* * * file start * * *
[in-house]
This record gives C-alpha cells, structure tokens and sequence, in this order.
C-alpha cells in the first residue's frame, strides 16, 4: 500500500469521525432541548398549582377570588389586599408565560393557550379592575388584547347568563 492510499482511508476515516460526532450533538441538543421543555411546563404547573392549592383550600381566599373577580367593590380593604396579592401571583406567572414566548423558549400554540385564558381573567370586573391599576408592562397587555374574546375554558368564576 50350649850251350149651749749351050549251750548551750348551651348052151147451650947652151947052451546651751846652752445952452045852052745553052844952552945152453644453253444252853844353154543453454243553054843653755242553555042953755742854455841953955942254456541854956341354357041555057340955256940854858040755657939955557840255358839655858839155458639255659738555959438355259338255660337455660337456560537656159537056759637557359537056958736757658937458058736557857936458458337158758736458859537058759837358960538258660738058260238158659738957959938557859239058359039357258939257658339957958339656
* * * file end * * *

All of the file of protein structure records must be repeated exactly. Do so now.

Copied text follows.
[in-house]
This record gives C-alpha cells, structure tokens and sequence, in this order.
C-alpha cells in the first residue's frame, strides 16, 4: 500500500469521525432541548398549582377570588389586599408565560393557550379592575388584547347568563 492510499482511508476515516460526532450533538441538543421543555411546563404547573392549592383550600381566599373577580367593590380593604396579592401571583406567572414566548423558549400554540385564558381573567370586573391599576408592562397587555374574546375554558368564576 50350649850251350149651749749351050549251750548551750348551651348052151147451650947652151947052451546651751846652752445952452045852052745553052844952552945152453644453253444252853844353154543453454243553054843653755242553555042953755742854455841953955942254456541854956341354357041555057340955256940854858040755657939955557840255358839655858839155458639255659738555959438355259338255660337455660337456560537656159537056759637557359537056958736757658937458058736557857936458458337158758736458859537058759837358960538258660738058260238158659738957959938557859239058359039357258939257658339957958339656